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You can configure the graph axes to display log, log2, ln, probability, probit, reciprocal and offset reciprocal scales, as well as linear scales.
In addition, you can combine different axis scales in a single graph by linking to a second layer or by creating a nonlinear scale on a second axis in the same layer.
Standard linear scale: X'=X.
Base 10 logarithmic scale: X'=log(X).
Represents the inverse of a cumulative Gaussian distribution. Plotting a cumulative Gaussian distribution produces a sigmoidally-shaped curve. This curve, when displayed on a probability scale, appears as a straight line. Since probabilities are expressed as percentages, all values must fall between 0 and 100. The probability scale range is 0.0001 to 99.999.
Like the probability scale, a sigmoidally-shaped curve plots as a straight line. In this case, however, the scale is linear, and the increment between tick marks is exactly one standard deviation. The value "5" on the scale shows the mean, or 50% probability. "6" is one standard deviation away, etc.
Reciprocal scale, where X'=1/X.
Offset reciprocal scale, where X'=1/(X+offset). Offset is defined as 273.14, where 273.14 is the absolute temperature for 0° C.
Logit=ln(Y/(100-Y)). As with the probability and probit scales, a sigmoidally-shaped curve plots as a straight line.
Natural log scale (base e logarithmic scale).
Base 2 logarithmic scale.
A note about log10 scales:*
Starting with Origin 7, if the log scale range is within one decade, the ticks and grids will be linear.
A LabTalk system variable @TL determines whether to use linear tick marks by the following relation:
Thus, to support linear tick locations for two decades, for example, set this variable to 14 by entering the following at the command line:
The default value for @TL is 10.
The offset reciprocal scale type is defined as X'=1/(X+273.14), where 273.14 is the absolute temperature corresponding to zero degrees Celsius.
We can create a second layer and add a custom link between the first layer's offset reciprocal scale and the second layer's linear scale and use the resulting graph window to plot temperature data on the two scales.
Using a LabTalk Script command, you can create a nonlinear scale on a top X or a right Y axis in a 2D graph, based on values of the bottom X or left Y axis. This is a simple procedure, and does not require creation of aUsing a LabTalk Script command, you can create a nonlinear scale on a top X or a right Y axis in a 2D graph, based on values of the bottom X or left Y axis. This is a simple procedure, and does not require creation of a second graph layer. Tick marks on the second axis are located opposite tick marks on the primary axis.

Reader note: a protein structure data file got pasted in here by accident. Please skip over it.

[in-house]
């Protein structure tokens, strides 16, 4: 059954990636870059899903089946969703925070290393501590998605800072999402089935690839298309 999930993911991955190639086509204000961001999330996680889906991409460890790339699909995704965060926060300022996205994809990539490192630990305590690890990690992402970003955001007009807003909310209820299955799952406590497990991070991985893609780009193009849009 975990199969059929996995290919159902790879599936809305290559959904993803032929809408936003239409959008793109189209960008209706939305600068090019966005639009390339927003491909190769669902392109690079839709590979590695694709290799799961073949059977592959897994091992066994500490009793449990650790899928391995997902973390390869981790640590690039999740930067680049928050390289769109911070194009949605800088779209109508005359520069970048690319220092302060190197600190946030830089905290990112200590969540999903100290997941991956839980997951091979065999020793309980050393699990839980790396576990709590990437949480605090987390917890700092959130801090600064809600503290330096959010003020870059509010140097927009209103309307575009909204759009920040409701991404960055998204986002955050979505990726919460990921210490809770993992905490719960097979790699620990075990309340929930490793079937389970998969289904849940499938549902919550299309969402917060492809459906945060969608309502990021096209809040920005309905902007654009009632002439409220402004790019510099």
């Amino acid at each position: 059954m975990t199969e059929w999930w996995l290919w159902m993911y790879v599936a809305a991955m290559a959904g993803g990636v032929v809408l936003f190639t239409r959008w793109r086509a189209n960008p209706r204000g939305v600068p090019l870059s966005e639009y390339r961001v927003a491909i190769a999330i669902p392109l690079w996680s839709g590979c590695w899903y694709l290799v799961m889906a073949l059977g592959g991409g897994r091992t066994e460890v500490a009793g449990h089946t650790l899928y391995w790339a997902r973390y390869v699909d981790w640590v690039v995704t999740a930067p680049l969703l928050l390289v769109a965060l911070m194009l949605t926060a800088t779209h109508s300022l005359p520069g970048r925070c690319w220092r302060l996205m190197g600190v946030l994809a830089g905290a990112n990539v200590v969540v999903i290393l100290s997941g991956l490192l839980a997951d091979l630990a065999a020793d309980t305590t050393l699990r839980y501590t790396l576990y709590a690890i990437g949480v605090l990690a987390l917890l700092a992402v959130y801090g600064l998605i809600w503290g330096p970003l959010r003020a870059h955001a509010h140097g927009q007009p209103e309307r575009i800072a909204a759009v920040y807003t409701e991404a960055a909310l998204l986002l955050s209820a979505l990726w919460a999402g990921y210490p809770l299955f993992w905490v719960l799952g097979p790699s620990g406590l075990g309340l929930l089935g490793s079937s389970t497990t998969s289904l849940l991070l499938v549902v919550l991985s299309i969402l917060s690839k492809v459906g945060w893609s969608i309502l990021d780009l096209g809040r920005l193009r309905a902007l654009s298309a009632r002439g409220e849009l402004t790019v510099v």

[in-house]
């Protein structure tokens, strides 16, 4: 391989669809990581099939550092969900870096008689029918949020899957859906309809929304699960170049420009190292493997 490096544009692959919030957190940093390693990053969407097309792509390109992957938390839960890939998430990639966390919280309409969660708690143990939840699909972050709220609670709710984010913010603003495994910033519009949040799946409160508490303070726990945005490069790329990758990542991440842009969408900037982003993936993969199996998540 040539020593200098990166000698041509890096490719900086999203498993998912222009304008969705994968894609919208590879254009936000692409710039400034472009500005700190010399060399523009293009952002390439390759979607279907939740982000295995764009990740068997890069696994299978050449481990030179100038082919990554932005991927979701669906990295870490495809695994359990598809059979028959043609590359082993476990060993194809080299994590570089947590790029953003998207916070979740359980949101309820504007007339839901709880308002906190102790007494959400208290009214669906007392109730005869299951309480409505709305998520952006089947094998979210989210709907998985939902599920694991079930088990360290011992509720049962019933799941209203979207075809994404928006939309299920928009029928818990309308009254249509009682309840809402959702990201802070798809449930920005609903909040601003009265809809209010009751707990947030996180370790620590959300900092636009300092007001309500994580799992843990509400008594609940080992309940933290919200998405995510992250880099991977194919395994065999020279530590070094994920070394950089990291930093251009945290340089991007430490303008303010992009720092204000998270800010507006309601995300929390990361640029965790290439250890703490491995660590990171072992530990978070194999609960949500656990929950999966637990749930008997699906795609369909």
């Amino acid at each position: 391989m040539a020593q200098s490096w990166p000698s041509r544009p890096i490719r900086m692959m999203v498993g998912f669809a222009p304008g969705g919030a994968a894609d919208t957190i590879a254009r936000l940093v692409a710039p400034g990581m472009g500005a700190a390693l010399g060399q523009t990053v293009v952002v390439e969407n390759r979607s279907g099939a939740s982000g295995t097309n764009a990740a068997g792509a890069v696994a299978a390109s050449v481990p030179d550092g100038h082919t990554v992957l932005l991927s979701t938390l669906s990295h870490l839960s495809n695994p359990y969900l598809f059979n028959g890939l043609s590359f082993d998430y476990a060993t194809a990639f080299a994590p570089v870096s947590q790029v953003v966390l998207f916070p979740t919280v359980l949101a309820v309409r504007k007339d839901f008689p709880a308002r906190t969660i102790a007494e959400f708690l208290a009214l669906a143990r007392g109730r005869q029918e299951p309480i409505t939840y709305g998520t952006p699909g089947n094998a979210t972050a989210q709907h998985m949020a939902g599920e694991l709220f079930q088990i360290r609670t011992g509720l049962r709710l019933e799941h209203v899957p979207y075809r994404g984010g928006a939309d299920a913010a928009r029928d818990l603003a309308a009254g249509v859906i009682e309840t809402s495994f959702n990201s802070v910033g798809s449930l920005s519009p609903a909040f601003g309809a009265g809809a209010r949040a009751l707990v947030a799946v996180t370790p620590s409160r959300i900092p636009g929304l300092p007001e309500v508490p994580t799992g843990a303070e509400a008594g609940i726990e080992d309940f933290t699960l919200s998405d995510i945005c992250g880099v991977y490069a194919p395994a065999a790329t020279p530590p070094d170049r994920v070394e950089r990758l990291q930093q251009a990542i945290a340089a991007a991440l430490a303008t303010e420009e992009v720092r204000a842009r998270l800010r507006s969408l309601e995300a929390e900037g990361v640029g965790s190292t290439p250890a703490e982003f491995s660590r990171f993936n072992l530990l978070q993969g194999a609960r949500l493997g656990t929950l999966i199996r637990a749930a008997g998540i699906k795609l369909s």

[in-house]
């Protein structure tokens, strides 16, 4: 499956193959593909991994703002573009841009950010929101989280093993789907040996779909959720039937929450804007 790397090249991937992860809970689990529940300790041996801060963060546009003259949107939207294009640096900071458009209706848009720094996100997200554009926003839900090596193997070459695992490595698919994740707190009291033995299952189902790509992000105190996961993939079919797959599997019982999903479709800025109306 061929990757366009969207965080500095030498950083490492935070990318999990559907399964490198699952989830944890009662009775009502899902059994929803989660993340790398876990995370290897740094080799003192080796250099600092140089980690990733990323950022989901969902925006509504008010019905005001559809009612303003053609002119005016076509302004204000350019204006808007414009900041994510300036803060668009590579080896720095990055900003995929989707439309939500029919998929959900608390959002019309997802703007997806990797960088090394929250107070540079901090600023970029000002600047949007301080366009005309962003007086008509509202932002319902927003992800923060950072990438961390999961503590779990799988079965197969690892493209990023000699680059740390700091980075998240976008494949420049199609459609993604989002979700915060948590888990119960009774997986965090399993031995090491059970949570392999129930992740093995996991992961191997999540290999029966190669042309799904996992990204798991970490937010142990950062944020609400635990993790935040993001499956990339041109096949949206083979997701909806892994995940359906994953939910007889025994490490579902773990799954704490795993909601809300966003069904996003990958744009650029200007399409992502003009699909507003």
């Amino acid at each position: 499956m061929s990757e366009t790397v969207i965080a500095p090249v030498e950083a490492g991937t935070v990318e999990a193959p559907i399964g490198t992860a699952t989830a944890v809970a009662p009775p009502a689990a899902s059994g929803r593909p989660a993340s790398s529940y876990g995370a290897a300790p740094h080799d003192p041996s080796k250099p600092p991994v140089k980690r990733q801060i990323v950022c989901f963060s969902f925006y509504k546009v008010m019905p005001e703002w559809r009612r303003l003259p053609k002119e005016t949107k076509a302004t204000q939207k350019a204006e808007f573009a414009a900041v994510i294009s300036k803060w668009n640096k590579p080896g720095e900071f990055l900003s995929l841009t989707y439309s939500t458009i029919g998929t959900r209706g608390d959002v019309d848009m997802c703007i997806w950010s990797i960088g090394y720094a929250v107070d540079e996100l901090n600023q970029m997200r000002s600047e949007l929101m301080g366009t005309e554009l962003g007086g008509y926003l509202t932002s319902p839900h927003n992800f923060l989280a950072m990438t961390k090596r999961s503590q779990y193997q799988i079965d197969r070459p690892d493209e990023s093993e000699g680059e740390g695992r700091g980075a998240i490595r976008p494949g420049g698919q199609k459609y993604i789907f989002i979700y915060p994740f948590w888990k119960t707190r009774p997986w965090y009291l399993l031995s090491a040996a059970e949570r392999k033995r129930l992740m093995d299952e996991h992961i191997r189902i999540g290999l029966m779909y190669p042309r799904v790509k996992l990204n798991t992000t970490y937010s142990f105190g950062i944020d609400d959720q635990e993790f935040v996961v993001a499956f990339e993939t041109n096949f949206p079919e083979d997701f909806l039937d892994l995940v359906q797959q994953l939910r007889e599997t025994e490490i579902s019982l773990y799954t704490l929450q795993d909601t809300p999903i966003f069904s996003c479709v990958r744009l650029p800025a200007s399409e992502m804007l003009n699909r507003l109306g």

For example, in this graph the bottom X axis scale reads in some quantity X, while the top axis scale is in units of 1/X.
In order to create this graph, you would do the following:
This computes and places labels on the top X axis, at positions corresponding to the tick marks and labels of the bottom X axis, using the formula specified between the quotation marks. This formula can be any function of X that is calculable using LabTalk.
Note: Similar to the top X axis in this example, you can turn on right Y axis and create labels for that axis too. However, you should not refer to "Y" in your formula; rather you would still use "x," as in:
In the last procedure, we used a formula to create a nonlinear scale on a second x axis. One drawback for some users will be that the scale values displayed on the second axis are not nicely-rounded numbers. If you (1) do not need ticks on the second axis to align with ticks on the primary axis and (2) you want control over the scale values that display on the second axis, there is an alternate procedure.
Note that in this graph, the values on the nonlinear scale on the top X axis are derived from the reciprocal of the values on the linear scale on the bottom X axis.
The following steps describe how to create such a graph:
Note: To set up a similar relationship for a second Y axis, you would need to alter your command slightly:
layer2.y.ticksbydata$=<dataset containing tick mark positions>